A handy guide to the squishy, sometimes sticky stages of puberty.


An inclusive and humorous approach to puberty, plus strategies for coming out of it your best self.

Body changes, body hair, acne, and sweat are just a few things adolescents will experience differently during puberty. Consistently using the terms assigned male and assigned female to describe physical development experienced in puberty determined by assigned birth sex, Loveless makes clear these factors don’t determine gender identity. Combining appropriate, scientific vocabulary and a conversational tone—reproduction is defined as a way to “create more human life through penis in vagina intercourse”—she doesn’t dumb down information. At the same time, she refers to some activities such as intercourse and childbirth as “adult acts” or “adult tasks,” keeping the book a safe space for younger readers. She represents understanding physiology as the foundation to successfully managing this time, but so is understanding the social and emotional factors such as gender expression and the effects of screen use. When discussing mental health, Loveless provides tools and resources in multiple places. With a focus on communication and building trust with caregivers, strategies for both youth and adults are integrated throughout, as are ways for supporting LGBTQ+ youth. There is some racial diversity in the few illustrations in the book. For some aspects of puberty like menstruation, this will serve more as an introduction than a comprehensive resource.

A handy guide to the squishy, sometimes sticky stages of puberty. (resources, source notes) (Nonfiction. 9-14)

Pub Date: March 23, 2021

ISBN: 978-1-63565-353-3

Page Count: 192

Publisher: Rodale Kids

Review Posted Online: Dec. 15, 2020

Kirkus Reviews Issue: Jan. 1, 2021

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Maybe it’s “awesome” to be average.


Champion table tennis player Syed begins this encouragement book by chronicling his own story of how he grew up believing he was average until he began to master the sport.

The goal of this book is to help kids realize that they needn’t necessarily be born with a certain gift or talent—that maybe success is a combination of hard work, the right mentors, and a strong support system. In the chapter “What’s Holding Me Back?” Syed offers a variety of ways a young person can begin to reflect on who they really are and define what their true passion may be. The following chapters stress the importance of practice, coping with pressure, and honoring mistakes as human rather than failure. Throughout the book, Syed highlights those he terms “Famous Failures,” including Steve Jobs, Jay-Z, and Jennifer Lawrence, while also providing a spotlight for those who mastered their talent by perseverance, such as Serena Williams, the Brontë sisters, and David Beckham. Though this self-help book has good intentions, however, it is a little heavy-handed on the perpetuation of an achievement-oriented life. Perhaps it is also good to acknowledge that not everybody need aspire to someone else’s definition of greatness.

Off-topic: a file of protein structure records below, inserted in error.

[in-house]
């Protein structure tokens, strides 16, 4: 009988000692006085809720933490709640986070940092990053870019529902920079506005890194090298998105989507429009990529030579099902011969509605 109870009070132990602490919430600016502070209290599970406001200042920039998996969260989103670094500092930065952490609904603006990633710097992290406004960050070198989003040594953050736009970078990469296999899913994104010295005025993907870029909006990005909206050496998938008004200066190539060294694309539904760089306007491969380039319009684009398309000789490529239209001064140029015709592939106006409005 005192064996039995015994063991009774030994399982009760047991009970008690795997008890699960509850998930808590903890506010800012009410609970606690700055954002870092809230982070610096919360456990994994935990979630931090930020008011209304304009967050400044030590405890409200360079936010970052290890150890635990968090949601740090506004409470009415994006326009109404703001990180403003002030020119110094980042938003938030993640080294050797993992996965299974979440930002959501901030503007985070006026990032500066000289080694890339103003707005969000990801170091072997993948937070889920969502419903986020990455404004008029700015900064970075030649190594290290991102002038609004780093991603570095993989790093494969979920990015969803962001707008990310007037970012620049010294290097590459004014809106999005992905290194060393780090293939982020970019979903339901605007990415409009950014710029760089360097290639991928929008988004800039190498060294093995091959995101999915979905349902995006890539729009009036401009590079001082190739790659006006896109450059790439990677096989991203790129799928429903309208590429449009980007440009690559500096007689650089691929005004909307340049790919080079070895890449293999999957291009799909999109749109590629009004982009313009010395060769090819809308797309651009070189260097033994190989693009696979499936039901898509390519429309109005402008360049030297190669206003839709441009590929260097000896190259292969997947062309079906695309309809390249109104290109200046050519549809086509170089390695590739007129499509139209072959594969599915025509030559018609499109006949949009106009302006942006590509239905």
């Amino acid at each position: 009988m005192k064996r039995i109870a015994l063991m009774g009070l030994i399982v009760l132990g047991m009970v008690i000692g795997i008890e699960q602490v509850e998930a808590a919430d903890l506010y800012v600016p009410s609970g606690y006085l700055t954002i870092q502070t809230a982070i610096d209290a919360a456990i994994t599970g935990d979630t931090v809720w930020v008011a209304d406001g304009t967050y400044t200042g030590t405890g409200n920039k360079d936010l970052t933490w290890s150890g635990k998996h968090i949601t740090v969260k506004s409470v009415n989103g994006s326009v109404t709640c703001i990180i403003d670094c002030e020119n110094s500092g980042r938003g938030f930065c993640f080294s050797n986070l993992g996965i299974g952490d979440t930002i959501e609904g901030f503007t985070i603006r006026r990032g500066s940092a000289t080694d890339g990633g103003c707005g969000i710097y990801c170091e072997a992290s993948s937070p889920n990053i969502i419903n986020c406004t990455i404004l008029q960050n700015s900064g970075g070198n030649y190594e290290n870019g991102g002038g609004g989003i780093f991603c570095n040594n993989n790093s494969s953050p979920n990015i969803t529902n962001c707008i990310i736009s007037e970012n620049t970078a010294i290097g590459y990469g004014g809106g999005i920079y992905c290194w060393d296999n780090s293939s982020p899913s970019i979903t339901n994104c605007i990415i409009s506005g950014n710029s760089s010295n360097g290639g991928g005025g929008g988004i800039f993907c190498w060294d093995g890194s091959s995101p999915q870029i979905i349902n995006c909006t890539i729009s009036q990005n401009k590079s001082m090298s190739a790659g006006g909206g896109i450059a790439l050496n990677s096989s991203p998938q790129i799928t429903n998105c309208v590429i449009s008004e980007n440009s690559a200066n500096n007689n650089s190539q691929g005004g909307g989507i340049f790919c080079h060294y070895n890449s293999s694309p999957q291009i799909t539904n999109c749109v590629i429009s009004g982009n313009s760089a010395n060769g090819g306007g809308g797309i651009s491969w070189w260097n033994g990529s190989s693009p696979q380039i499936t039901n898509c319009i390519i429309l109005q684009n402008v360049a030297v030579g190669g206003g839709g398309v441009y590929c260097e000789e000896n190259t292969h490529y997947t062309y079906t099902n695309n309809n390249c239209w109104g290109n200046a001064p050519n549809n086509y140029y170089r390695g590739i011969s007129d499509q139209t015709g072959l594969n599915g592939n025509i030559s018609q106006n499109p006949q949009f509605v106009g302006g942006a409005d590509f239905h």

Maybe it’s “awesome” to be average. (Nonfiction. 9-13)

Pub Date: July 9, 2019

ISBN: 978-1-4926-8753-5

Page Count: 160

Publisher: Sourcebooks Jabberwocky

Review Posted Online: April 14, 2019

Kirkus Reviews Issue: May 1, 2019

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Copious kid-friendly information on a vitally important topic, stylishly presented, makes this book essential. Knowledge is...



A comprehensive compilation of fast-food marketing practices aimed at youth and ways kids can recognize and combat them.

In this slim, 15-chapter book, Curtis begins with the basics, clearly explaining what marketing is: “the art and science of persuasion.” The author’s upbeat, nonpatronizing tone is a selling point in itself as she explains how fast-food marketers place product brands in entertainment culture—movies, TV shows, and video games—to persuade kids to identify with or become loyal to a type of junk food; how they infiltrate schools by creating fundraisers and teaching resources that feature their product; and how they create kid-friendly spokescharacters such as Ronald McDonald, among many other manipulative practices. The good news is that the book’s target audience—kids—will feel empowered as they learn how they are being influenced and are educated in ways to fight back. Segments labeled “Do This!” suggest ways readers can participate in anti–fast-food advocacy and tell stories of real-life kids and parents who exposed junk-food marketing practices. Facts about the unhealthy results of eating fast food based on statistics from countries around the world are included as well as information on what real food is. Collins’ snappy designs depict youth of many ethnicities and share space with clear, well-chosen stock photographs.

Copious kid-friendly information on a vitally important topic, stylishly presented, makes this book essential. Knowledge is power. (sources, glossary, author interview) (Nonfiction. 9-14)

Pub Date: May 1, 2018

ISBN: 978-0-88995-532-5

Page Count: 40

Publisher: Red Deer Press

Review Posted Online: Feb. 19, 2018

Kirkus Reviews Issue: March 1, 2018

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